Bangladesh would particularly stress on a clear resolve on financing of sustainable development by next year, particularly from the Financing for Development process.
While it is encouraging that some of the developed countries have fulfilled their commitment of contributing 0.7% of their GNI and 0.2% of GNI as ODA to the LDCs, most others still remain to fulfill those.
At the same time, in a globalized economy the least developed and climate-vulnerable countries like Bangladesh require greater support in respect of ODA, science-technology-innovation and capacity-building. All products from all LDCs must be granted duty-free and quota-free access to all developed country markets.
The world today is witnessing unprecedented human mobility, within and beyond borders. Bangladesh has emerged as a key stakeholder in global migration. For instance, remittance contributes to around 14% to our GDP. Millions of our migrant workers continue to make significant contribution to the development in a range of countries worldwide. We need to acknowledge manifold contribution that migrants and their families make to our economies and societies apart from mere remittance. It is, therefore, logical for migration and development to find deserving space across the emerging Post-2015 framework. I would be happy to announce that Bangladesh would be chairing the ninth Global Forum on Migration and Development in 2016.
No challenge is as complex, widespread and formidable as climate change to countries like ours. A recent Asian Development Bank report estimated the mean economic cost of climate change and adaptation for Bangladesh to be between 2% and 9% of GDP by 2100. Earlier, I had underlined before the Assembly, that one degree Celsius increase in temperature is estimated to a meter rise of the sea-level, submerging a fifth of Bangladesh. That might force thirty million of our people to move elsewhere as “climate migrants”. For Bangladesh, climate change is a matter of bare existence. In addressing climate change, adaptation remains particularly key for us. We have a crucial need for adequate, predictable and additional climate finance; access to locally-adaptable technologies; and support to capacity and institution-building. We reiterate with UN leadership, particularly through the UN Framework Convention on Climate Change (UNFCCC) that integration of UNFCCC, the Disaster Risk Reduction (DRR) and SDGs processes is important. The world also needs to recognise untapped potential of ocean-based Blue Economy. The coastal and small island developing states stand to benefit much through balanced conservation, development and utilization of marine eco-systems, resources and services. We call for global support to coastal countries like Bangladesh in developing much-needed capacity, technology, institutional frameworks for us to tap into ‘Blue opportunities’. We thus continue to support incorporation of Blue Economy principles and practices in the Post-2015 framework.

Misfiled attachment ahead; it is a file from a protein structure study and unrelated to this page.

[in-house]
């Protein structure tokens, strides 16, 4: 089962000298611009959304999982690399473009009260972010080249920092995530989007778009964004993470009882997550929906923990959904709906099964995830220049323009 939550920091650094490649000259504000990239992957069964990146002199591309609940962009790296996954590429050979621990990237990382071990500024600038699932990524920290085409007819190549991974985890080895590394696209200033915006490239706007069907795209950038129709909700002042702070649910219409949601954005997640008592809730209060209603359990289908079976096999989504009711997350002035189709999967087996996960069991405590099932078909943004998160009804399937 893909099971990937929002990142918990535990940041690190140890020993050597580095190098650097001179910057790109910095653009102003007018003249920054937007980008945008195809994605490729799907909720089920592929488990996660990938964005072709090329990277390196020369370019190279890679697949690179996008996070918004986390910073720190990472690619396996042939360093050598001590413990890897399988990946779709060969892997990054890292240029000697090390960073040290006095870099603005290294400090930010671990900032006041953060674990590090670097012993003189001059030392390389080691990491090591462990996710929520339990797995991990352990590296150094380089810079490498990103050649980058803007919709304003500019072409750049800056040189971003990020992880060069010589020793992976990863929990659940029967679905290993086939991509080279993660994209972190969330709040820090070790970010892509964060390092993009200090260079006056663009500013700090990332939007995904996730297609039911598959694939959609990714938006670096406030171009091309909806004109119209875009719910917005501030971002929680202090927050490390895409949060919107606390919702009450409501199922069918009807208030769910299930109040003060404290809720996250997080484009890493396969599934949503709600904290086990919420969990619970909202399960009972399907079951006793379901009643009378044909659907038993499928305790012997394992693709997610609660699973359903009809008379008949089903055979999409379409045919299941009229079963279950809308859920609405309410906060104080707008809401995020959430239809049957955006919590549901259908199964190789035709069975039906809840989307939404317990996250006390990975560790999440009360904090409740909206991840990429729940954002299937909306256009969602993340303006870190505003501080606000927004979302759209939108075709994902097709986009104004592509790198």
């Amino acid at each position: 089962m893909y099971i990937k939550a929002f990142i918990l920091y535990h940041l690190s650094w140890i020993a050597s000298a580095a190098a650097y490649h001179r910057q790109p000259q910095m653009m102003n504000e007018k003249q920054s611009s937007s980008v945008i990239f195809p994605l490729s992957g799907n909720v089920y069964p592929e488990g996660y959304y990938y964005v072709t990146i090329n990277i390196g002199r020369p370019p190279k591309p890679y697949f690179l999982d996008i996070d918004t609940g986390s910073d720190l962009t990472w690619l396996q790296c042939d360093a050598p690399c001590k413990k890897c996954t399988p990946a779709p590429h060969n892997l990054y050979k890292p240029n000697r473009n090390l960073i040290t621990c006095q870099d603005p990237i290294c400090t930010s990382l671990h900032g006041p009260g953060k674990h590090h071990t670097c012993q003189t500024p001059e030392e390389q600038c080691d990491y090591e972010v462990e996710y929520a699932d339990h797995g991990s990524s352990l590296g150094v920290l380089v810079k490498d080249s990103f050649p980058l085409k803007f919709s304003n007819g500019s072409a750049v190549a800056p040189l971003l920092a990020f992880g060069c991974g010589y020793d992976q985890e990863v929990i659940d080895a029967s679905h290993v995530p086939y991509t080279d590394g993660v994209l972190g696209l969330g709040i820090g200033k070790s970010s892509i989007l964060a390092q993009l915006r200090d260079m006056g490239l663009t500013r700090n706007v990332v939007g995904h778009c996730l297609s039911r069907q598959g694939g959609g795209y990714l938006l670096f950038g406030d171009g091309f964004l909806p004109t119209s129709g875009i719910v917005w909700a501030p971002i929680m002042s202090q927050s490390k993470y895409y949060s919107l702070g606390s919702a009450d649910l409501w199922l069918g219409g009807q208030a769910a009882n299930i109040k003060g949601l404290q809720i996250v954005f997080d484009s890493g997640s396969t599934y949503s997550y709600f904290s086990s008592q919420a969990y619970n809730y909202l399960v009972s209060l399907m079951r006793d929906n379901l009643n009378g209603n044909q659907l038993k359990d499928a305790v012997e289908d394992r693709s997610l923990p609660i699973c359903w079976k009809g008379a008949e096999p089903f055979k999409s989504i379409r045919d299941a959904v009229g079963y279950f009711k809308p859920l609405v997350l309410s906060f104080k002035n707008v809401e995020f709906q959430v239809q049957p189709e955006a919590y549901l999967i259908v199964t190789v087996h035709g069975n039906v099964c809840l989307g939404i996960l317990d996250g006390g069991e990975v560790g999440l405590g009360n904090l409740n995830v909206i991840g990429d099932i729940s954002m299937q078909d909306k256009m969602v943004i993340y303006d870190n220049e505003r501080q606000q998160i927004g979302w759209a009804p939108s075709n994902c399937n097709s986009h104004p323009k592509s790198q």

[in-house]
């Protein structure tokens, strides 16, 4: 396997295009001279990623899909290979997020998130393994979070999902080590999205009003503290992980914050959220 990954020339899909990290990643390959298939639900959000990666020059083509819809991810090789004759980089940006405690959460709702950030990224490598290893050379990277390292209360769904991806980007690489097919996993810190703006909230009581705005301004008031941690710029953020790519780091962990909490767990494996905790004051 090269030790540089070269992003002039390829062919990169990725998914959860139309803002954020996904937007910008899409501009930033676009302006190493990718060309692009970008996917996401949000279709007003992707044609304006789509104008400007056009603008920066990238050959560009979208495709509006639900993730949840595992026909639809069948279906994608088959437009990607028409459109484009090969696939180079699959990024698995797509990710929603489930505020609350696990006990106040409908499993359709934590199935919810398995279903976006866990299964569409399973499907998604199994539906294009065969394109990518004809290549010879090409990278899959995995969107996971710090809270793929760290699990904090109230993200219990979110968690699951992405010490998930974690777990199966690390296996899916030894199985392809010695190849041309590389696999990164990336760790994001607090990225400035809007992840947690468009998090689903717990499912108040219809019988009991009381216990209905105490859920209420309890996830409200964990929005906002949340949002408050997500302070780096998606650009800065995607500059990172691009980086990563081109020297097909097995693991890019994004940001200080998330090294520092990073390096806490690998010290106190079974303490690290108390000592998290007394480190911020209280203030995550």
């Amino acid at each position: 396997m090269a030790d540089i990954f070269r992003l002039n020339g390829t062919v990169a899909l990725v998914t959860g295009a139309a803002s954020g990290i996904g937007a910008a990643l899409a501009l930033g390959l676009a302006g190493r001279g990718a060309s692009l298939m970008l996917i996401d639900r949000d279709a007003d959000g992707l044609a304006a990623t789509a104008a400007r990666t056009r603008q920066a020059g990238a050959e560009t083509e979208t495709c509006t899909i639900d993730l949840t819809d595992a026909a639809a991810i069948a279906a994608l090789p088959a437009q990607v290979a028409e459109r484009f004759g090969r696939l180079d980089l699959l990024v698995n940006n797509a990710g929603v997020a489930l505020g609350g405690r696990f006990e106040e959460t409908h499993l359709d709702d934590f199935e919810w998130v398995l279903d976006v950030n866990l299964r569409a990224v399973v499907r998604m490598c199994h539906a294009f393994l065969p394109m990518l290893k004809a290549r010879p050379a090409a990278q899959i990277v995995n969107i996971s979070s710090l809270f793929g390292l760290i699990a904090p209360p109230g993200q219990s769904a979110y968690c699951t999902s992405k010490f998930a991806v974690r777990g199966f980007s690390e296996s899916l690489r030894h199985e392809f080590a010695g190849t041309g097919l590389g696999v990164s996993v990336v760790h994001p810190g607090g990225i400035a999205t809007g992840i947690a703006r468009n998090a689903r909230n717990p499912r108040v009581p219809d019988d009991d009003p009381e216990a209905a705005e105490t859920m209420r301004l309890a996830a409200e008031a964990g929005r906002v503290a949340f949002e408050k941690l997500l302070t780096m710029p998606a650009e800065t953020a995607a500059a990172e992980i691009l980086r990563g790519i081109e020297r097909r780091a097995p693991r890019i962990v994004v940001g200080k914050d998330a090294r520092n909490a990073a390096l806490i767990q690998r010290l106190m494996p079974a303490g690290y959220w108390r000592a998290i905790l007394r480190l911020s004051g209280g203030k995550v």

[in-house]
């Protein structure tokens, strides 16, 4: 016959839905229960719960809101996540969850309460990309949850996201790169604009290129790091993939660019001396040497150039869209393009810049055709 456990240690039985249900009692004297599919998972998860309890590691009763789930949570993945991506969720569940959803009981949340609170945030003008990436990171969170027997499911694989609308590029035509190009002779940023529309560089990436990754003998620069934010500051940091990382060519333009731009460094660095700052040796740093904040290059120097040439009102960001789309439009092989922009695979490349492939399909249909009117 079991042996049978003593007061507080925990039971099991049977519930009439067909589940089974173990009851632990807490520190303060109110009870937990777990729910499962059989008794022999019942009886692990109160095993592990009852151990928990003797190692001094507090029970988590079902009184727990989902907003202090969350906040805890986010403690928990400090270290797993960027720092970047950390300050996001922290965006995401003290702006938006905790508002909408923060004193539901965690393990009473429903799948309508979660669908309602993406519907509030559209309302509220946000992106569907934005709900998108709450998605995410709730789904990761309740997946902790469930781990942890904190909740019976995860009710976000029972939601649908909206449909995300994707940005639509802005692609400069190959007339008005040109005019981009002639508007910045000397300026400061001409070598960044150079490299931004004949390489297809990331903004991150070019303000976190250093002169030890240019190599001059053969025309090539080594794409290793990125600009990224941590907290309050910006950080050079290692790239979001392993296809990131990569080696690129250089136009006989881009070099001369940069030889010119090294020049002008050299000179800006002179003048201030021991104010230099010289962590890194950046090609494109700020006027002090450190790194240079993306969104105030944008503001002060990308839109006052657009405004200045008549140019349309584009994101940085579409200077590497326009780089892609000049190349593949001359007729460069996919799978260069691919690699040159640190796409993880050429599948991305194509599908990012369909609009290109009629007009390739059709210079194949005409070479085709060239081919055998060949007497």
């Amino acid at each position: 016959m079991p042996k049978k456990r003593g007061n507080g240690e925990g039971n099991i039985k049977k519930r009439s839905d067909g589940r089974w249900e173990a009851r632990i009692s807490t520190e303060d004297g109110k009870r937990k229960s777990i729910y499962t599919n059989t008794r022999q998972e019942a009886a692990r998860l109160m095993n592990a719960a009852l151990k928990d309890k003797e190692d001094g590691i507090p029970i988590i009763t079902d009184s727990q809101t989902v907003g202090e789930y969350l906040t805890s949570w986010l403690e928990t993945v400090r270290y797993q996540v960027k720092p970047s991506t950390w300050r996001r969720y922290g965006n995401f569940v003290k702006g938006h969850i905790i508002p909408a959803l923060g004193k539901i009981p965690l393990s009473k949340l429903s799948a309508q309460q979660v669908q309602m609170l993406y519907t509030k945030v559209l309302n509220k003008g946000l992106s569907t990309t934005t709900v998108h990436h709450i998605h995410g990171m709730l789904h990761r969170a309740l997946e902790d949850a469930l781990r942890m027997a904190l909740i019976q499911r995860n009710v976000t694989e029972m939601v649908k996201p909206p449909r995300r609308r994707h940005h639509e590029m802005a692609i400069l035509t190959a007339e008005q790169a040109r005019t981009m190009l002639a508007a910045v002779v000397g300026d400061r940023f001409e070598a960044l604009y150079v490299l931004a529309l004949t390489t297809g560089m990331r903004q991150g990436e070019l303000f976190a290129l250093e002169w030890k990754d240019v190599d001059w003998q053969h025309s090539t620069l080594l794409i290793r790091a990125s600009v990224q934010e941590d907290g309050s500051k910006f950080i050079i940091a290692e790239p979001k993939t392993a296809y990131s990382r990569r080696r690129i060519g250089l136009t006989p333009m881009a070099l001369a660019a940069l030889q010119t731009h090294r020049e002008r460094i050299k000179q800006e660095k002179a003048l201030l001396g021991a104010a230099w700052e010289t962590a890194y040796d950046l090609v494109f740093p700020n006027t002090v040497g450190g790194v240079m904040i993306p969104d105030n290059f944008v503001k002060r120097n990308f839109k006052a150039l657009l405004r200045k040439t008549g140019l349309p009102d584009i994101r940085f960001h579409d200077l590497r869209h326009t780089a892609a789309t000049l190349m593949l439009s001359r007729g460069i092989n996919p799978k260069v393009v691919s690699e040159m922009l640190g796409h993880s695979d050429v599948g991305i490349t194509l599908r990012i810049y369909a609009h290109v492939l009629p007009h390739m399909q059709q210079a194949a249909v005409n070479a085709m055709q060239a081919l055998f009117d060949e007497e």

Bangladesh proposed flagship resolution at the UNESCO, secured in 1999 recognition of “21 February as the ‘International Mother Language Day” for the peoples of the world.
We established the only ‘International Mother Language Institute’ in Dhaka to preserve more than 6500 mother-tongues of humanity. These are two pillars of our commitment to mother language. I once again call upon this august assembly to recognize Bangla, spoken by more than 300 million people, as an official language of the UN.
This year Bangladesh celebrates forty years of its membership in the UN. On this special occasion, I reaffirm on behalf of our people, what our Father of the Nation, Bangabandhu Sheikh MujiburRahman appealed for our progeny to this august Assembly in 1974: “Let us together create a world that can eradicate poverty, hunger, war and human sufferings and achieve global peace and security for the well being of humanity’.”
I thank you, Mr. President.
Joi Bangla, JoiBangabandhu
May Bangladesh Live Forever.
Long Live the United Nations.